And, you know, one of the approaches that I like to adopt is to really hand make the decision maker, the person who has that knowledge. So in essence, you know, if someone on the team is more expert in an area, then let them make that decision. Obviously, the owner of the business, the responsibility and the buck stops with me, but I think one of the things that dentists typically are comfortable with is a command and control type of leadership style, you know, do this do that you’re very Russell Crowe, you know, mastering commando, you know, like, off we go.

But I think a more appropriate way of doing that, really, if we want to kind of close that power gap and have a flatter organisational structure is going to be really about helping those people on your team level up. And you know, that means not just teaching them what to do, but it’s about helping them learn how you think so they can make decisions that you would make on their own. So when they come to you to ask you a question, rather than saying, Yeah, do this or do that or whatever it is, you might respond by giving them a question.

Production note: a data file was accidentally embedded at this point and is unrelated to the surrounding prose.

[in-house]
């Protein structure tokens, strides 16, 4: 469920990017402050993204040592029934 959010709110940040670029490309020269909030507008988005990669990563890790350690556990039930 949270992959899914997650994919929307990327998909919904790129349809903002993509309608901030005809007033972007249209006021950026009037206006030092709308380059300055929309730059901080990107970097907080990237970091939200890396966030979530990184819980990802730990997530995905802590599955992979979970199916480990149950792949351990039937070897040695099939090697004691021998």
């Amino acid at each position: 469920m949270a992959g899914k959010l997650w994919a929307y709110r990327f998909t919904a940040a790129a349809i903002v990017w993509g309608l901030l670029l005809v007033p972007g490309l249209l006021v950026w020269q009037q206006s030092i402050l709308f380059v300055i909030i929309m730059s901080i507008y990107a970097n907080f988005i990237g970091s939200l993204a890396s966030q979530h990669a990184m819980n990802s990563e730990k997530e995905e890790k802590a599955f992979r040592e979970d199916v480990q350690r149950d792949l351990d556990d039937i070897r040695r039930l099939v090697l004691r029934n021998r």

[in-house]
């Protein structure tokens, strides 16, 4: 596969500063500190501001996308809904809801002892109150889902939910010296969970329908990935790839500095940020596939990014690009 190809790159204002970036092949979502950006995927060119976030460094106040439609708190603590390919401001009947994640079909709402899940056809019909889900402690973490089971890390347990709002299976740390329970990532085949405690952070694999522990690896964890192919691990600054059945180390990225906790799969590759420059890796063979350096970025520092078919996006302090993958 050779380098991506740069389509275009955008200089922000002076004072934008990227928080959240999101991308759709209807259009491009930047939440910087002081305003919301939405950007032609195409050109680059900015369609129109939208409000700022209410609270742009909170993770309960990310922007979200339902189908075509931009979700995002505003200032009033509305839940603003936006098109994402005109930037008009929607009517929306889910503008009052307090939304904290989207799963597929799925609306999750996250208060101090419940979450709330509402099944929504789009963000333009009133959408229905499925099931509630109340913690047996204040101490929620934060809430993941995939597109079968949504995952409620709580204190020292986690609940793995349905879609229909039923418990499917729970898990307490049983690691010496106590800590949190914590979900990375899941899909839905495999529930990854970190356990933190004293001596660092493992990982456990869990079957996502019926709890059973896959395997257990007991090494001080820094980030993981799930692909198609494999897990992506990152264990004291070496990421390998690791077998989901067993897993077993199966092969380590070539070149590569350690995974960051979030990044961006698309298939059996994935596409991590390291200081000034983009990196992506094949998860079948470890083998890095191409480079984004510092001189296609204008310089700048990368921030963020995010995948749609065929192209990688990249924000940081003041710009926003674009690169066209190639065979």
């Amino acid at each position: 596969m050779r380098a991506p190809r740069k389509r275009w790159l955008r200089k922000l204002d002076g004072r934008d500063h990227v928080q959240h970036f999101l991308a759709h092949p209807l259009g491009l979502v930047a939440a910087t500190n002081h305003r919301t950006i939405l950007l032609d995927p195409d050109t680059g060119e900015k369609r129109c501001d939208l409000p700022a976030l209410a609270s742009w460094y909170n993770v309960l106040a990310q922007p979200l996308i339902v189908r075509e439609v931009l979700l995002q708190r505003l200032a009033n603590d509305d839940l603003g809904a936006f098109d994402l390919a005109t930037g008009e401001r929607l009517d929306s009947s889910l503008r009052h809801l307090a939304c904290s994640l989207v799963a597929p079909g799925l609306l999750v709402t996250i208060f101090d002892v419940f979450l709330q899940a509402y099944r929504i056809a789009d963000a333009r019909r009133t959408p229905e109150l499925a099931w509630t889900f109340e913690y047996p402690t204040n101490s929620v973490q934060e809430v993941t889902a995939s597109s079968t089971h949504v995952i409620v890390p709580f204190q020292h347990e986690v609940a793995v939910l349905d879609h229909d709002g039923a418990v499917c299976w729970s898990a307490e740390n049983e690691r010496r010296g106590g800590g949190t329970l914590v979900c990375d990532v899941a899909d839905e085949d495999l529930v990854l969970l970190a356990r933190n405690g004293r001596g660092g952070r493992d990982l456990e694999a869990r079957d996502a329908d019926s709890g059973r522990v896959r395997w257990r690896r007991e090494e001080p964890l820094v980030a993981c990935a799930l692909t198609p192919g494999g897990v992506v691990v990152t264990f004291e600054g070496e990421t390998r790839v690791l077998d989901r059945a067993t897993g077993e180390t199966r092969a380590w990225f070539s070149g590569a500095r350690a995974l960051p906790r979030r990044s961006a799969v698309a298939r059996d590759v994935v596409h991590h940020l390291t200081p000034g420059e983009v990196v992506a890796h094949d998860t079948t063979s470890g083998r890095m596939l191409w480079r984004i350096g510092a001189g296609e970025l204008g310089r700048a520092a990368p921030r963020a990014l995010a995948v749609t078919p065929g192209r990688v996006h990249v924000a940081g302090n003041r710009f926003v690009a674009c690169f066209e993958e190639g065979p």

So what else could we do? or what have you thought about? What do you think the best thing is to do? You know, what, what do you think I might be worried about if we approach that situation that way. So resisting the urge to be quick and easy and tell someone what to do. But really rather investing the time in trying to coach them and mentor them and train them so that I can learn to understand and think more like an owner and hopefully make better decisions that are going to drive the business forward in that way. So I think that will help close that power gap a bit.